During the mid-1950s, Young starred in four low-budget movies: Hidden Guns, Daniel Boone, Trail Blazer, Raiders of Old California and Country Music Holiday. He appeared as himself in cameo roles and performances in later country music movies and was a frequent guest on television shows throughout his career, including ABC-TV's Ozark Jubilee. His band, the Country Deputies, was one of country music's top bands and they toured for many years. He invested in real estate along Nashville's Music Row in the 1960s and, in 1963, co-founded, with Preston Temple, the trade magazine, Music City News.Faron left the Grand Ole Opry in 1965, deciding that it was more profitable for him to tour as a solo artist instead of being restricted to the Opry. Following his departure, Young began to explore a number of different business ventures.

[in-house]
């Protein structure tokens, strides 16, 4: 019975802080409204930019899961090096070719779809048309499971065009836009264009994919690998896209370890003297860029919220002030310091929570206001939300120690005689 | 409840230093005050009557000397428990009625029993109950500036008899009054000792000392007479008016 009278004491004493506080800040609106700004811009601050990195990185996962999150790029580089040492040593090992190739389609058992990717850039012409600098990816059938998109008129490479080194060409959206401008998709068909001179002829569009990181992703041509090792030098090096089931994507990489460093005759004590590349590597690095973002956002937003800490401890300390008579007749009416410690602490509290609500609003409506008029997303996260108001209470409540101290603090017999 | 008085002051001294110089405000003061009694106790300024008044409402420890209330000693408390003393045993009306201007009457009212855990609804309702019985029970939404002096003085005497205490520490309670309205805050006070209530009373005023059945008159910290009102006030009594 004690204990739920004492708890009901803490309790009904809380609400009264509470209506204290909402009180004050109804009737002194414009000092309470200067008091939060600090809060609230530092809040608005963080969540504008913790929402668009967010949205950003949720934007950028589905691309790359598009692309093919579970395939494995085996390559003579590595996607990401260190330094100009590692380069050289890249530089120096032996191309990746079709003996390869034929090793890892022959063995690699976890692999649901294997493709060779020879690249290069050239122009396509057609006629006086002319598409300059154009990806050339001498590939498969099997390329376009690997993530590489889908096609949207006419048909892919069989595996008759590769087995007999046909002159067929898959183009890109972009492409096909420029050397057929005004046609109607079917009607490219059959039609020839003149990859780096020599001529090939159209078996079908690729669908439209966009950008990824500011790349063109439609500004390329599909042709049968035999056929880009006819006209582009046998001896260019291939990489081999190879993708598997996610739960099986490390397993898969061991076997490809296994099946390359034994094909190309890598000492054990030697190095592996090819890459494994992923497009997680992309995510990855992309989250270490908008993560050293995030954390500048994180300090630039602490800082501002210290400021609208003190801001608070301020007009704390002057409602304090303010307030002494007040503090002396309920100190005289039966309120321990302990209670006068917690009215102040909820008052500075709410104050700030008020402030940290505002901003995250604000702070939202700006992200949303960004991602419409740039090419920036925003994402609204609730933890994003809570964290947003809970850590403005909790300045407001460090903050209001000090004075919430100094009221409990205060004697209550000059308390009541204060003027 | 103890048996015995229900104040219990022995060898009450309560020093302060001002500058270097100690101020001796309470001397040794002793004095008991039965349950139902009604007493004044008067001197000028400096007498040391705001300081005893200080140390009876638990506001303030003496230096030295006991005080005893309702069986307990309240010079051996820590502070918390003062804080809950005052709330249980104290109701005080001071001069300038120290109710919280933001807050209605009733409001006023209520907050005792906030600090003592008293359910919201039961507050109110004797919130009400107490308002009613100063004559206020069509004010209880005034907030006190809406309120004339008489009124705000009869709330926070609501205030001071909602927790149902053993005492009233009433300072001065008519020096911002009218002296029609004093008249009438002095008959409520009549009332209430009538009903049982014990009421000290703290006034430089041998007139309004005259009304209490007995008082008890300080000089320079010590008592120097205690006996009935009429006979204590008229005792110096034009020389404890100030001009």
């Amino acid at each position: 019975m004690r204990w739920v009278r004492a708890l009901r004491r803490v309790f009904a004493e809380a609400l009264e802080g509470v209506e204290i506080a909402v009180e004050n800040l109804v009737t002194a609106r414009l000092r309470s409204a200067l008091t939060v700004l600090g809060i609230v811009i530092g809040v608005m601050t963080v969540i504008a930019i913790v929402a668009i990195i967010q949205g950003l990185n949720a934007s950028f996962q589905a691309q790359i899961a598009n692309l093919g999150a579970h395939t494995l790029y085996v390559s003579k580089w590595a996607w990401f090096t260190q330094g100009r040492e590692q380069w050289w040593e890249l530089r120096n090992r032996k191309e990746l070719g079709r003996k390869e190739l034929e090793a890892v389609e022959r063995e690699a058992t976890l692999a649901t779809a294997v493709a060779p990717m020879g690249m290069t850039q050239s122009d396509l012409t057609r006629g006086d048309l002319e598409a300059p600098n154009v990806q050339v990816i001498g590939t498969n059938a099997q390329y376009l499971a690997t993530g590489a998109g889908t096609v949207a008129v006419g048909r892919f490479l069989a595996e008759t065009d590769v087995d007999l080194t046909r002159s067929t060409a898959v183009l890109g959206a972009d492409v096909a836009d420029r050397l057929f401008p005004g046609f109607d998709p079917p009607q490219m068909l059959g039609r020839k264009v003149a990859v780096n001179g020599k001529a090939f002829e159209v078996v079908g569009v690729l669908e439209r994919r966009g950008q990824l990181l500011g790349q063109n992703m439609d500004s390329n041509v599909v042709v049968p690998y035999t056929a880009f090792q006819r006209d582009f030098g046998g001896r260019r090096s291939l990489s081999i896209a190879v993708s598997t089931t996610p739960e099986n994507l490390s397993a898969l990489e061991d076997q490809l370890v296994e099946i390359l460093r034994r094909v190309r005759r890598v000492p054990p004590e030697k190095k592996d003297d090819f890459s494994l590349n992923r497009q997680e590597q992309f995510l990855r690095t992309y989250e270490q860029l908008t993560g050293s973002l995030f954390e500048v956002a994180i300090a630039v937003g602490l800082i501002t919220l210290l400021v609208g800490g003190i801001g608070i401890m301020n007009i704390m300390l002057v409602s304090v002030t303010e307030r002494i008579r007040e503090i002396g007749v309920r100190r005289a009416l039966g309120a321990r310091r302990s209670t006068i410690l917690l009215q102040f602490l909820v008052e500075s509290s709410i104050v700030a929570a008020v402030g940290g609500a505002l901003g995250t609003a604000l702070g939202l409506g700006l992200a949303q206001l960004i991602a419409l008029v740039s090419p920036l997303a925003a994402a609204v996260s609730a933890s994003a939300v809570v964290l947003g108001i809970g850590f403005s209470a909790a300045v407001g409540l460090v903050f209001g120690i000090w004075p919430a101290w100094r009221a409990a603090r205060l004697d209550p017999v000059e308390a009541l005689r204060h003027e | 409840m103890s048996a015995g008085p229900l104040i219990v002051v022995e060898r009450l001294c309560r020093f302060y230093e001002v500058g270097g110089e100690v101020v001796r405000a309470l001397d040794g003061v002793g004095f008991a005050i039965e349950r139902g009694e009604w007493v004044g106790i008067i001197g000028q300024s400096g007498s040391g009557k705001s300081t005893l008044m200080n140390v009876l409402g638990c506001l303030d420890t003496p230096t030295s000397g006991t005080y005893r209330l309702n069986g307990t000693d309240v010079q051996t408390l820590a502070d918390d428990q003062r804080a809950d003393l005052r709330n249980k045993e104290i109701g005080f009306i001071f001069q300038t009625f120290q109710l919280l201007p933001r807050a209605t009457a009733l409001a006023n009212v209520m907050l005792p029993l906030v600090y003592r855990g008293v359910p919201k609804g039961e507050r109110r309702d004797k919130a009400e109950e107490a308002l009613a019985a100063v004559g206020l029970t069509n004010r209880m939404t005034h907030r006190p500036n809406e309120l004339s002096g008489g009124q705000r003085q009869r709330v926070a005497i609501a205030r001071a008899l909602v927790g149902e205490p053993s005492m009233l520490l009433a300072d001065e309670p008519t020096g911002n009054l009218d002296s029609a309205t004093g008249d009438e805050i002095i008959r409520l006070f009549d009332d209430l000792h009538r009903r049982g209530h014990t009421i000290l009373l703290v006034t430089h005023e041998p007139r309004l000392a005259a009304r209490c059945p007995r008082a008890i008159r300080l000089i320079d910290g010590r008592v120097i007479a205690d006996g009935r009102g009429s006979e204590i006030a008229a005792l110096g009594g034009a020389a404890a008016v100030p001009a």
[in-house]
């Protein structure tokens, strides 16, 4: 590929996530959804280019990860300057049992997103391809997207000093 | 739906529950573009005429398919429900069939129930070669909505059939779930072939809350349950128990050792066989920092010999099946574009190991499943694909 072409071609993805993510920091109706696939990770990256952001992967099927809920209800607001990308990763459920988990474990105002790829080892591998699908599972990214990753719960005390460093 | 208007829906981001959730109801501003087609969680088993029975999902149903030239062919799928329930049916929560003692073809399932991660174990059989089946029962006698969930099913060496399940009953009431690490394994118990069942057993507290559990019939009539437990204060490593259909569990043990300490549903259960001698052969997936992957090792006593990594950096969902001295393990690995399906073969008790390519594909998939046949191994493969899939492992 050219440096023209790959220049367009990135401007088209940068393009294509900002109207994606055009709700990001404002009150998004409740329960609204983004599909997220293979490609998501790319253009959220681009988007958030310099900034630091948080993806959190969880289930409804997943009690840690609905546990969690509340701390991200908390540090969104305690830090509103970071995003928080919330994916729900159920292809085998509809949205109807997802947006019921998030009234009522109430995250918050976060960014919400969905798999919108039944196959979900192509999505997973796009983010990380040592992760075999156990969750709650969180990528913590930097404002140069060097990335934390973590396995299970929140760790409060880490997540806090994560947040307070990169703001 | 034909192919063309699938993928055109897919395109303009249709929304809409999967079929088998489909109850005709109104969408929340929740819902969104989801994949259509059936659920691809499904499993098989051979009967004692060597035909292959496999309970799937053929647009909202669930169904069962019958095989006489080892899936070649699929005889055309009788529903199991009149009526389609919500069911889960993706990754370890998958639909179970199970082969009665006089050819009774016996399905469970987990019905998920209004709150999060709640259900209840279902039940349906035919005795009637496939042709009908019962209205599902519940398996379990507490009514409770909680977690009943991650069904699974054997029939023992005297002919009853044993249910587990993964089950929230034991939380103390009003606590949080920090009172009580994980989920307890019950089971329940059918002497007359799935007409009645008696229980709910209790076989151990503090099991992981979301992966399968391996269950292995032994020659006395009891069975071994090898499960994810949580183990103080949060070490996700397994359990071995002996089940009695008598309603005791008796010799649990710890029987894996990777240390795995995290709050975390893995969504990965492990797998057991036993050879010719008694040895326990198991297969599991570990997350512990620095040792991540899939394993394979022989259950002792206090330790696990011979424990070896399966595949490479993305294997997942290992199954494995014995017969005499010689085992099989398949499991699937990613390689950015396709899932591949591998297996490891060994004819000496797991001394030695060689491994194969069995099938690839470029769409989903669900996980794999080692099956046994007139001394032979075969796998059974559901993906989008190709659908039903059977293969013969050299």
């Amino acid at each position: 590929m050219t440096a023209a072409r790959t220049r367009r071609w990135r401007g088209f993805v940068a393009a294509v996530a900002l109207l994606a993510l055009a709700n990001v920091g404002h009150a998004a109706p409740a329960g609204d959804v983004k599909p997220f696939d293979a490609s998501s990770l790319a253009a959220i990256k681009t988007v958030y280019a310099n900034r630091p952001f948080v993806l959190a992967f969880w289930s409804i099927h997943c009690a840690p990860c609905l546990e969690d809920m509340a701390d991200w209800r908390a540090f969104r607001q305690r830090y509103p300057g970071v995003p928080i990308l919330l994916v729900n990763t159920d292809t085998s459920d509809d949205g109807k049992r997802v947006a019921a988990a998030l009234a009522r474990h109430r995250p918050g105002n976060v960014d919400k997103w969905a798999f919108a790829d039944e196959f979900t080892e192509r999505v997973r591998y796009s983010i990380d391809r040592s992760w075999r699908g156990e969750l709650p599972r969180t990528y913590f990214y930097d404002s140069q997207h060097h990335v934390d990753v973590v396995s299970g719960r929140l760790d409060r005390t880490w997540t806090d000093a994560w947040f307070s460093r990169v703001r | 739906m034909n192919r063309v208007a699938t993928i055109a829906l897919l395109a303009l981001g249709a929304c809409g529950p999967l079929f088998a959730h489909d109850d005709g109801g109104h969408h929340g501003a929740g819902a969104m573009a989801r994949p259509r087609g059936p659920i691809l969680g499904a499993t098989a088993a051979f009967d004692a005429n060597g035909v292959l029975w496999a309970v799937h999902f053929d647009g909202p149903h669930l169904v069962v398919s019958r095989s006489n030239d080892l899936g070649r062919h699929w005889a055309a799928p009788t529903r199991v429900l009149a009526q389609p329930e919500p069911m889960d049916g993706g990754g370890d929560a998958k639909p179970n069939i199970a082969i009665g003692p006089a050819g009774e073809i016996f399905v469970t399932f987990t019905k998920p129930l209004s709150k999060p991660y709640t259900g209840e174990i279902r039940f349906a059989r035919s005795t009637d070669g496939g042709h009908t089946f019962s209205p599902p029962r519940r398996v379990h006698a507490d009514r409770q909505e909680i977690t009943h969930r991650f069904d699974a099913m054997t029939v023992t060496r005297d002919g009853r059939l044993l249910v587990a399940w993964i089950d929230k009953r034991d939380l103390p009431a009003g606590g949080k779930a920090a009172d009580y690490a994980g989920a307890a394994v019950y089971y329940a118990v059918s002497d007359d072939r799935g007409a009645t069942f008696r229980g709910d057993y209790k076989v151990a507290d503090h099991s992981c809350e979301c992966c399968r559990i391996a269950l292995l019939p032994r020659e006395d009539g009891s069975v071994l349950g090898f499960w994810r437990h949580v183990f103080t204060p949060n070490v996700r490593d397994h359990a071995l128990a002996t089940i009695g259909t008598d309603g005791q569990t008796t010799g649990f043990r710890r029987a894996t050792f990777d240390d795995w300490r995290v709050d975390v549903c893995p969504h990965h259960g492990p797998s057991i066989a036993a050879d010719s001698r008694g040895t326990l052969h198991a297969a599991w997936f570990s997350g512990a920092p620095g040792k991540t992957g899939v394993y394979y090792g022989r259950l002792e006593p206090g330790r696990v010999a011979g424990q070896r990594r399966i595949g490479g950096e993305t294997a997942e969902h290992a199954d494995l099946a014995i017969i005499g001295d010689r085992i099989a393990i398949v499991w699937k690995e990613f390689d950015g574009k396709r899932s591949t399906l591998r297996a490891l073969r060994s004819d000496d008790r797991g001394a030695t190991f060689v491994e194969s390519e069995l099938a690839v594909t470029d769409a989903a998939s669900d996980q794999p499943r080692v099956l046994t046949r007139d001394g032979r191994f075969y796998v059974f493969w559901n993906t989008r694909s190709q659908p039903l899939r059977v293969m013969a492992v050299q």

The same year, Young switched to Mercury Records and drifted musically, but by the end of the decade he had recaptured much of his fire with hits including "Wine Me Up". Faron left the Grand Ole Opry in 1965, deciding that it was more profitable for him to tour as a solo artist.By the end of the decade, he began to return to honky tonk, most notably with the hit "Wine Me Up," which reached number two upon its summer 1969 release.

Released in 1971, waltz-time ballad "It's Four In The
Morning" written by Jerry Chesnut was one of Young’s finest records and his last number one hit, also becoming his only major success in the United Kingdom, where it peaked at No. 3 on the pop charts. By the mid-1970s his records were becoming overshadowed by his behavior, making headlines in 1972 when he was charged with assault for spanking a girl in the audience at a concert in Clarksburg, West Virginia, who he claimed spat on him, and for other later incidents. In the mid-70s, Young was the spokesman for BC Powder.